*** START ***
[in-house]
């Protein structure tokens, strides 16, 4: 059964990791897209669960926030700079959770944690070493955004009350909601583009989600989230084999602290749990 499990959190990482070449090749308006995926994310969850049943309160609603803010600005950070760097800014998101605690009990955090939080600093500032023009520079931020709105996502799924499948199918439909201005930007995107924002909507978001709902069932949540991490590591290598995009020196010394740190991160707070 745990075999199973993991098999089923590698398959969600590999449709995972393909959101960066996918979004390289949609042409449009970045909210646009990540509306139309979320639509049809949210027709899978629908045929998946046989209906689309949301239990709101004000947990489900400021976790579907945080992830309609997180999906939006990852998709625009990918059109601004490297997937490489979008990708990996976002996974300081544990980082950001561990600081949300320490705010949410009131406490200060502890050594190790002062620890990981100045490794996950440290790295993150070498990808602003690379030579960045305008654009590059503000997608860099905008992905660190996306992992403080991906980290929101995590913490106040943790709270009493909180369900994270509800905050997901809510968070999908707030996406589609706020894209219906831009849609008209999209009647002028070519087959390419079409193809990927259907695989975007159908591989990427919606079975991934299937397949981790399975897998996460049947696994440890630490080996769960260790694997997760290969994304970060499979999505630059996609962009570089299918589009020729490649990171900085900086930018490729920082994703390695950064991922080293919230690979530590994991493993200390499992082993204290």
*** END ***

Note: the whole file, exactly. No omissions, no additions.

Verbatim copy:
[in-house]
């Protein structure tokens, strides 16, 4: 059964990791897209669960926030700079959770944690070493955004009350909601583009989600989230084999602290749990 499990959190990482070449090749308006995926994310969850049943309160609603803010600005950070760097800014998101605690009990955090939080600093500032023009520079931020709105996502799924499948199918439909201005930007995107924002909507978001709902069932949540991490590591290598995009020196010394740190991160707070 745990075999199973993991098999089923590698398959969600590999449709995972393909959101960066996918979004390289949609042409449009970045909210646009990540509306139309979320639509049809949210027709899978629908045929998946046989209906689309949301239990709101004000947990489900400021976790579907945080992830309609997180999906939006990852998709625009990918059109601004490297997937490489979008990708990996976002996974300081544990980082950001561990600081949300320490705010949410009131406490200060502890050594190790002062620890990981100045490794996950440290790295993150070498990808602003690379030579960045305008654009590059503000997608860099905008992905660190996306992992403080991906980290929101995590913490106040943790709270009493909180369900994270509800905050997901809510968070999908707030996406589609706020894209219906831009849609008209999209009647002028070519087959390419079409193809990927259907695989975007159908591989990427919606079975991934299937397949981790399975897998996460049947696994440890630490080996769960260790694997997760290969994304970060499979999505630059996609962009570089299918589009020729490649990171900085900086930018490729920082994703390695950064991922080293919230690979530590994991493993200390499992082993204290």